There are loads of photographers who take the body as their subject matter—hey, it’s nothing new. But the women in this post made a point of portraying the body as something to be celebrated and combined with fashion, sociological thinking, or mythology. It’s so much more than just snapping a photo.
Universal Dreams: Sam Taylor-Wood’s Escape Artist
[Escape Artist, 2008]
Not just a photographer but also a prolific filmmaker, Sam Taylor-Wood has often used herself as the guinea pig for her experiments with mid-air suspension. Escape Artist is a brilliant example because it can be interpreted in many different ways—we see a woman frozen in time, with balloons tied to her hands and feet. Is she escaping or just thinking about getting away? Are we seeing her reality or what she longs to do? Without seeing her facial expression, it’s hard to tell whether she’s awake, asleep, dead, or knocked unconscious, so this act of freedom becomes more sinister. On a lighter note, seeing this image since the release of the children’s film Up made me think of its plot, with the house moved by thousands of balloons on an adventure, which obviously gives Taylor-Wood’s image the potential for childlike charm, talking about those hidden dreams we all keep inside us. After all, there are few of us who have never wished we could fly.
Myths and Legends Brought to Life: Julia Margaret Cameron’s Circe
[L-R: Circe, circa 1865; At the Tomb, 1870]
She never planned to become a photographer—in fact, the medium wasn’t invented until she was middle-aged—but Julia Margaret Cameron’s hobby soon became her passion and she ended up working at a studio within the Victoria and Albert Museum in London. Her images of goddesses and legendary characters were posed by her servants or relatives and they all have a beautiful soft focus that makes them seem ethereal. The photographer rejected the precise sharp focus that her contemporaries used, which was very daring at the time, and she gave us exposures that are truly beautiful.
Making a Point: Linder Sterling
[Collages by Linder Sterling, dates unknown]
Sterling is known for hiding the identity of her subjects. The fashion designer Richard Nicoll praised her for having such a “strong, subversive female perspective,” and you can see where he was coming from when you look at her work. There’s a cut-and-paste collage element to her censoring of people’s faces that feels like vandalism, but it also can be seen as protective. By keeping someone’s identity a secret, there is a distance between the image and the viewer which cannot be breached. It’s also tempting to think that the women in question could be anyone—your mother, your sister, your daughter—which changes the way that men might think about exploitative photographs, instead of consuming them so readily.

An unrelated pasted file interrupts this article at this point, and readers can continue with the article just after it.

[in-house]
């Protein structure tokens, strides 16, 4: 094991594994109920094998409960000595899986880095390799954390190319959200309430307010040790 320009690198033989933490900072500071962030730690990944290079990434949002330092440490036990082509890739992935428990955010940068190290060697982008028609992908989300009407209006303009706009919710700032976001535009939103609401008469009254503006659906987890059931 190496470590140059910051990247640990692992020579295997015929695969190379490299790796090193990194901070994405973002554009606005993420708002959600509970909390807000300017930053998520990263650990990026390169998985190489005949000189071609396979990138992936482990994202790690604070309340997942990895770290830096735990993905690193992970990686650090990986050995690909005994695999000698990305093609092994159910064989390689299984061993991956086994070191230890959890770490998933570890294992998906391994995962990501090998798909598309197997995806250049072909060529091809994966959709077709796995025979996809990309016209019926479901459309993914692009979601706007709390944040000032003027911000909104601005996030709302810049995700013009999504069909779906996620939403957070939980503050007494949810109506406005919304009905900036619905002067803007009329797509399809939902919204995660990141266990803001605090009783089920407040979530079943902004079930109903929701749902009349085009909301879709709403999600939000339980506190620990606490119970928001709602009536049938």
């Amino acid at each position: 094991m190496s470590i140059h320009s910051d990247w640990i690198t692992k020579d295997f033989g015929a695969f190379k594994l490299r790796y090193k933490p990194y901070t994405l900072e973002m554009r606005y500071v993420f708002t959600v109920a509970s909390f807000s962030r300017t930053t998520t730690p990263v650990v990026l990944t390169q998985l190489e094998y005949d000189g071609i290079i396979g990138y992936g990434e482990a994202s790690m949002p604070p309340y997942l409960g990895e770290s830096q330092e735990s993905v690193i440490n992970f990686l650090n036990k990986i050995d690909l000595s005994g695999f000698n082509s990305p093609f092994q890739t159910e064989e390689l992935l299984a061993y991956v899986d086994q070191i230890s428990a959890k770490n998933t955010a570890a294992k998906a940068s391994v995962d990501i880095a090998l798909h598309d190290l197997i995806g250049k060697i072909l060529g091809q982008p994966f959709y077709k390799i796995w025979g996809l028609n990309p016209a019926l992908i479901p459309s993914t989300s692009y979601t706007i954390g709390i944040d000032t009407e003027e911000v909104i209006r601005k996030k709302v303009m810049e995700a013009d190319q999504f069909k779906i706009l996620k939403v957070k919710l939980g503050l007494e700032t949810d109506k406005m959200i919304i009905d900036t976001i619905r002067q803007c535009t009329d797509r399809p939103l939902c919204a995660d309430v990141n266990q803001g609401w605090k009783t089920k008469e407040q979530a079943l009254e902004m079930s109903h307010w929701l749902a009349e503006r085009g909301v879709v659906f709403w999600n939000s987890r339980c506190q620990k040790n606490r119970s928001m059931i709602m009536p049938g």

Exploring Islamic Femininity: Shirin Neshat’s Women of Allah
[Images from Women of Allah series, 1993-1997]
A visual artist who works with video and photography, Shirin Neshat is a staple in modern art history textbooks here in Britain. She lives in New York but frequently focuses on her Iranian heritage, though she refuses to make “parallels between two cultures,” preferring to look at either Western or Middle Eastern influences individually. Women of Allah is a chance for her to engage with Iranian values and the divide between males and females, as well as the line between loving God and bearing weapons, which becomes more blurred when “devotion brings violence with it.” Religious fundamentalism is still a pressing issue in today’s society across all cultures, years after this series was created, and Neshat’s images can help viewers to try and untangle the problem.
Fashionable People: Deborah Turbeville
[Rosana, Parco, Paris, date unknown]
Turbeville blurs the lines between fashion and art in her images, which are sumptuous but also ultimately advertise products. Taking one of her photographs as a piece of art is all too easy when you look at her storytelling potential, carefully directing tableaux scenes and creating a narrative that feels too exciting to just be about commercial appeal. For me, that’s the value of great fashion photography: You could stick it on your wall and it would be a great piece in its own right (especially if there’s not a brand name in sight). There’s a fragility to her female figures which doesn’t feel dangerous, just honest, whether it’s a shot that mimics daily life or something a little more fantastical. We get to see women as women intended.
There are plenty of other female photographers to check out—I’ve mentioned Francesca Woodman, Ingrid Berthon-Moine and Nan Goldin previously in my blog series, and of course there are countless others that I didn’t have the space to write about—but these five stood out for me. They might not all call themselves feminists, but their work can speak to us about feminist issues.